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Breast Cancer

Breast Cancer General Info

Explore the basics of breast cancer, staging, treatment. Also hear from breast cancer patients, survivors, and medical experts.

Breast Cancer General Info

Breast cancer is the second most common cancer for women in the U.S. (after skin cancer). Below is information we’ve aggregated from multiple leading sources of breast cancer information, including the National Cancer Institute, along with supporting stories from our breast cancer patients, caregivers, and medical experts.


What are the different types of breast cancer?

The type of breast cancer is dependent on several factors, including where in the breast the cancer started. Most cases are carcinomas. Less common types of breast cancer include Paget’s disease, inflammatory, and connective tissue. There can be a combination of different tumors in one tumor. Then there’s staging which helps determine how serious the cancer is and the best treatment.

According to the National Institutes of Health:

Carcinomas
  • General: Tumors that start in the epithelial cells that line organs and tissues throughout the body.
  • Statistics: Most of the breast malignancies are adenocarcinomas, which make up more than 95% of breast cancers.
  • Main types:
  • Ductal carcinomas. These form in the lining of a milk duct in your breast.
    • Invasive ductal carcinoma (IDC). This type breaks out of the milk ducts. It’s the most common form of invasive breast cancer, making up 55% of breast cancer incidence upon diagnosis
    • Ductal carcinoma in situ (DCIS). This type stays within the milk ducts.
  • Lobular carcinomas. These form in the lobules of the breast (where the milk is produced).
    • Invasive lobular carcinoma. This is when the cancer breaks out of the lobules.
Paget’s Disease
  • General:
    • A rare type of cancer involving the skin of the nipple and, usually, the darker circle of skin around (areola).
    • Most people with Paget disease of the breast are women older than 30.
    • They usually have ductal breast cancer (in situ or invasive).
    • Rare for Paget’s to be only in the nipple.
  • Statistics: Approximately 1-4%of all cases of breast cancer also involve Paget disease of the breast
  • Average age of diagnosis: 57 years, but the disease has been found in adolescents and in people in their late 80s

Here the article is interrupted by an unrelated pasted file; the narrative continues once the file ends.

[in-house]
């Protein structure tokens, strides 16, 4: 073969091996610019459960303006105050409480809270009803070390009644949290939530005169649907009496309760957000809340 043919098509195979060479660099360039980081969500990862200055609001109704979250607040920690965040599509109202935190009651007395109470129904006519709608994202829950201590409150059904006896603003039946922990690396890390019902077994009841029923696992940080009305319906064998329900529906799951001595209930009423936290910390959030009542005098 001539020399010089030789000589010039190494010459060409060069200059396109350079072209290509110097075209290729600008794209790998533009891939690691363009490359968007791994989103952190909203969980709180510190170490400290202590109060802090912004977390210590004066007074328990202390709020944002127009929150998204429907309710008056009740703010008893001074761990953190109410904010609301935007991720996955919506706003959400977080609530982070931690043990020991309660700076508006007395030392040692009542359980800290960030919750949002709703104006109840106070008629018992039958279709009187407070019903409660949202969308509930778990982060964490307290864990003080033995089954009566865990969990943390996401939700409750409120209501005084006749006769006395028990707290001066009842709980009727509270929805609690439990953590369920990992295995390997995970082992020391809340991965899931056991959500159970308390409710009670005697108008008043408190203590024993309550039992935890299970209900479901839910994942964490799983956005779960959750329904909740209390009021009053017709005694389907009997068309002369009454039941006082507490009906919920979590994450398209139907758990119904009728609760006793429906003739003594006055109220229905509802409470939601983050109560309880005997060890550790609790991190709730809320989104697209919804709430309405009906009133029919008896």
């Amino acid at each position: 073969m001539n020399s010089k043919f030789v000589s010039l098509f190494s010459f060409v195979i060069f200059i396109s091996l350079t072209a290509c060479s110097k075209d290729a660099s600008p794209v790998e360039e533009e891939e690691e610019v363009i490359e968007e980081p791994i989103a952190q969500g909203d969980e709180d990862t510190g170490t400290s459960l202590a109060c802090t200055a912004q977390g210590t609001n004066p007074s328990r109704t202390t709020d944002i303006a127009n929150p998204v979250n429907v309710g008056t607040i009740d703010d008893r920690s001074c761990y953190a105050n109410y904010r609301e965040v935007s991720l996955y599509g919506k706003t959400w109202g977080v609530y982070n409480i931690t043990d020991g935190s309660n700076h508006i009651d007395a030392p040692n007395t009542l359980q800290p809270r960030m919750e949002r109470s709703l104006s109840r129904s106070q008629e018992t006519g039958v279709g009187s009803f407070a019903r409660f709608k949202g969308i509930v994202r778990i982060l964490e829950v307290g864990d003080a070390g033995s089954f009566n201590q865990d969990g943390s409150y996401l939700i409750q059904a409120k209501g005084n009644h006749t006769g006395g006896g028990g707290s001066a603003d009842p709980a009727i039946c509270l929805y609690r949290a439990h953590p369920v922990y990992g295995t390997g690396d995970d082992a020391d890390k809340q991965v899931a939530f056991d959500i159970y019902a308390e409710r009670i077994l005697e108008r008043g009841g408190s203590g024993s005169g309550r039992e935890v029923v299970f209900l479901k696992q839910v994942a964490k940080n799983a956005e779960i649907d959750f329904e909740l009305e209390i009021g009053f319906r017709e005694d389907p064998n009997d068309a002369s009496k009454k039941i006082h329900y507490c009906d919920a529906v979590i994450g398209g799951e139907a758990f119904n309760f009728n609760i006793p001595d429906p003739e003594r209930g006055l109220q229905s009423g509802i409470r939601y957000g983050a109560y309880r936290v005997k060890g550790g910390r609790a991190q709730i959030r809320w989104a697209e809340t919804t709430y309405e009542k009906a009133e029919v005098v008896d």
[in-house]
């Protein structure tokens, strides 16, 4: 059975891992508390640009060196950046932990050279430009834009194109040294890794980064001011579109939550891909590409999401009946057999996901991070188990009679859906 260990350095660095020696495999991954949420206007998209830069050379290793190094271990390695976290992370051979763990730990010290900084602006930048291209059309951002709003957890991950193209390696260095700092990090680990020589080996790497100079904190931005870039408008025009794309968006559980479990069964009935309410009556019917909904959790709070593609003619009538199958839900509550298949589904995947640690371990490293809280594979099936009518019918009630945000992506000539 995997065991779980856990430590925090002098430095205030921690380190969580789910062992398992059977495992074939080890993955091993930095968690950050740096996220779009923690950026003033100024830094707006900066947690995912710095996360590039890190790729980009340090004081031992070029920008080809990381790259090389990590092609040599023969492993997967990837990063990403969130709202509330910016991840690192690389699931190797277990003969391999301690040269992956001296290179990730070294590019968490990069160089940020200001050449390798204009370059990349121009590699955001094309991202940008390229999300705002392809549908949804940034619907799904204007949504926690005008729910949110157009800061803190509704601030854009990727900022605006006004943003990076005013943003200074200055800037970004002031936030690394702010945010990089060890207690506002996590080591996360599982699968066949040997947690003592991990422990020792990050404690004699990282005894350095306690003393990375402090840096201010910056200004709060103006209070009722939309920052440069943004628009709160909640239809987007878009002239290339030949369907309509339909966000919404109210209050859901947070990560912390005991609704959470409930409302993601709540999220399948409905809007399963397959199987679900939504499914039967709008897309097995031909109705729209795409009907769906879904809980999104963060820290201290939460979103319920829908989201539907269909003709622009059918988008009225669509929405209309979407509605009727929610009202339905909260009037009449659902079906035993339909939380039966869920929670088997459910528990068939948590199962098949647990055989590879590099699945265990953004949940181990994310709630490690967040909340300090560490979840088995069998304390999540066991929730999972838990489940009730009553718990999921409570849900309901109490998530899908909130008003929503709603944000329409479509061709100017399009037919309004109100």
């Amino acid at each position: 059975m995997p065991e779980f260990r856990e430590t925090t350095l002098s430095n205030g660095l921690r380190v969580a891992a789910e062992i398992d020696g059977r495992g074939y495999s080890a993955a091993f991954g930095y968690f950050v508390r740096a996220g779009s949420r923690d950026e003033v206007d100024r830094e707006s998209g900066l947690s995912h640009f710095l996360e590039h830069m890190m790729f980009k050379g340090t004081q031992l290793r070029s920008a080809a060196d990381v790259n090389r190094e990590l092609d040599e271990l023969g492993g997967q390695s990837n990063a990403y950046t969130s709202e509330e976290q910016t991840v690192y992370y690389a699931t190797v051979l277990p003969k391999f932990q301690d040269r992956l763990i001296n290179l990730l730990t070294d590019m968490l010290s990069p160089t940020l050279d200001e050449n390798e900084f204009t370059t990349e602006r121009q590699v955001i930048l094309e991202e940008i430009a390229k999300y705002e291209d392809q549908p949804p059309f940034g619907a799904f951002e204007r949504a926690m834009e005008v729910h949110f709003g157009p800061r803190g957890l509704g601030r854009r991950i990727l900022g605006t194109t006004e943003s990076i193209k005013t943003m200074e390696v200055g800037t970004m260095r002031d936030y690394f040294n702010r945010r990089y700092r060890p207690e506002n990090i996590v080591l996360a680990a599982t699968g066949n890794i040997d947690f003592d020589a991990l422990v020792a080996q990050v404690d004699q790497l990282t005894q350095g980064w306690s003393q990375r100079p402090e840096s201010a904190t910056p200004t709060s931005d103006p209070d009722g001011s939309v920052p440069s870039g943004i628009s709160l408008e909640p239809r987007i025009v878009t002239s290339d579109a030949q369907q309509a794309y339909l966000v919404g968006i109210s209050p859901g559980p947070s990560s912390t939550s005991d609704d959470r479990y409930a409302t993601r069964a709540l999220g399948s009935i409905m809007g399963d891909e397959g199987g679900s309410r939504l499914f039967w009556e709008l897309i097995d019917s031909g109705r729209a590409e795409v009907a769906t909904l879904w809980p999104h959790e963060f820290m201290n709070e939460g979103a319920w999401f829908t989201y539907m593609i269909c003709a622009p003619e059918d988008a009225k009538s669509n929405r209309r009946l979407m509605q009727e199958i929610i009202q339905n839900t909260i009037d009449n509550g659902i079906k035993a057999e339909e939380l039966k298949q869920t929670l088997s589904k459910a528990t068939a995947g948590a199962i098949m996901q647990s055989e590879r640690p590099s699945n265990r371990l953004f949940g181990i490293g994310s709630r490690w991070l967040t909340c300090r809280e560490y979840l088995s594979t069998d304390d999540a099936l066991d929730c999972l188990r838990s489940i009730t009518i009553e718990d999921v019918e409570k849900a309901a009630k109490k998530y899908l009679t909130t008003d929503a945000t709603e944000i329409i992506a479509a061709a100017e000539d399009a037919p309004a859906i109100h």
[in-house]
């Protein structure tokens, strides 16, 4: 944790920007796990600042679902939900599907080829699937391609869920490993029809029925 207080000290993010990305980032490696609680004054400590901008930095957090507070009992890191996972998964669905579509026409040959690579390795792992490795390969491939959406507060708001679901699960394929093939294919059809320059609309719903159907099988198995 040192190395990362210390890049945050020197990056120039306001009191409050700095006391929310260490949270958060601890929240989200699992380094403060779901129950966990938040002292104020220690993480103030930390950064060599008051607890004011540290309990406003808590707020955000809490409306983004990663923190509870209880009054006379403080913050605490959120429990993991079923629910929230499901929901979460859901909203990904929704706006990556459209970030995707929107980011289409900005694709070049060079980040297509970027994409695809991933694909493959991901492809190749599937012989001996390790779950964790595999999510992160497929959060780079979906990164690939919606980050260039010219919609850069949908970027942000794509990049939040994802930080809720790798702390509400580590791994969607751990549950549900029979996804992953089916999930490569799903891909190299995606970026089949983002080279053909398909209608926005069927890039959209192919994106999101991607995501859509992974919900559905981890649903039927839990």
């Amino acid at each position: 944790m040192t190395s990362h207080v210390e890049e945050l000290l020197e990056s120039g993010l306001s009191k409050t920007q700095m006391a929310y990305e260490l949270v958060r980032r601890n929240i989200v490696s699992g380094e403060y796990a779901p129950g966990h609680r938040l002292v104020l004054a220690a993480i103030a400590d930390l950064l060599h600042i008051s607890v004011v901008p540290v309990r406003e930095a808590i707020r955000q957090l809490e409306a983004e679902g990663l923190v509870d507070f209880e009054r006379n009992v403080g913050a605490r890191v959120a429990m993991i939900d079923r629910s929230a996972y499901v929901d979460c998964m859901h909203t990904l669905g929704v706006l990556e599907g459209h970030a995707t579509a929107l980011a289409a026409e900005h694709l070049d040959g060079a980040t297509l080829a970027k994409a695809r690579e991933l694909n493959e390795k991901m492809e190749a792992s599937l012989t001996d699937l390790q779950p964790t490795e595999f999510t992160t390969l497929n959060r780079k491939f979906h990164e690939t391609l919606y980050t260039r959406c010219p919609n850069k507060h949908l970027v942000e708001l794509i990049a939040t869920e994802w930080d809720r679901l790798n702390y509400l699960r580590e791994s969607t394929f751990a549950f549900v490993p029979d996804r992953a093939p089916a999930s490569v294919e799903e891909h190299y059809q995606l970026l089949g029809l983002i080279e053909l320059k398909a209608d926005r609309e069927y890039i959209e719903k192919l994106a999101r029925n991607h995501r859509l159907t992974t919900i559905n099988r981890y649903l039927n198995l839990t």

• Usual Treatment: Mastectomy (surgery)

Read Margaret’s Paget disease breast cancer story →

Inflammatory
  • General: An uncommon type of invasive breast cancer.
  • Statistics: It accounts for about 1% to 5% of all breast cancers. (American Cancer Society)
Connective Tissues

These begin in the connective tissues composed of fat, muscles, and blood vessels. This is also called sarcoma. Two main types are angiosarcoma and phyllodes tumor.

Angiosarcomas
  • General: rare cancer that starts in the cells that line blood vessels or lymph vessels. It can involve the breast tissue or the skin of the breast. Some may be related to prior radiation therapy in that area. 
  • Statistics: are making up less than 1% of all breast cancers
Phyllodes
  • General: Rare breast tumors. They develop in the connective tissue (stroma) of the breast, in contrast to carcinomas, which develop in the ducts or lobules. Most are benign, but there are others that are malignant (cancer). (ACS)
  • Statistics: Most phyllodes tumors are benign (not cancer), but about 1 out of 4 of these tumors are malignant (cancer).
  • Average age of diagnosis: 40 (in women)

Can men get breast cancer?

Breast cancer can occur in men, but it is more than 100 times more common in women than in men. (National Institutes of Health)

How is breast cancer staged?

The American Joint Committee on Cancer (AJCC) updated breast cancer staging guidelines in 2018. According to BreastCancer.org:

  • “Tumor grade”: a measurement of how much the cancer cells look like normal cells
  • Estrogen- and progesterone-receptor status: do the cancer cells have receptors for the hormones estrogen and progesterone?
  • HER2 status: are the cancer cells making too much of the HER2 protein?
  • Oncotype DX score, if the cancer is estrogen-receptor-positive, HER2-negative, and there is no cancer in the lymph nodes

What are the different types of breast cancer treatment?

It usually involves surgery, chemotherapy, radiation, and if a mastectomy is involved, a decision on whether the patient wants to pursue reconstructive surgery.  No two patients go through the very same experience but the stories of these women who’ve lived through their breast cancer diagnoses may give people in similar situations a good understanding of what life will be like in the coming months.

Hormone status of the breast cancer

According to the Mayo Clinic:

  • Estrogen receptor (ER) positive. The cells of this type of breast cancer have receptors that allow them to use the hormone estrogen to grow. Treatment with anti-estrogen hormone (endocrine) therapy can block the growth of the cancer cells.
  • Progesterone receptor (PR) positive. This type of breast cancer is sensitive to progesterone, and the cells have receptors that allow them to use this hormone to grow. Treatment with endocrine therapy blocks the growth of the cancer cells.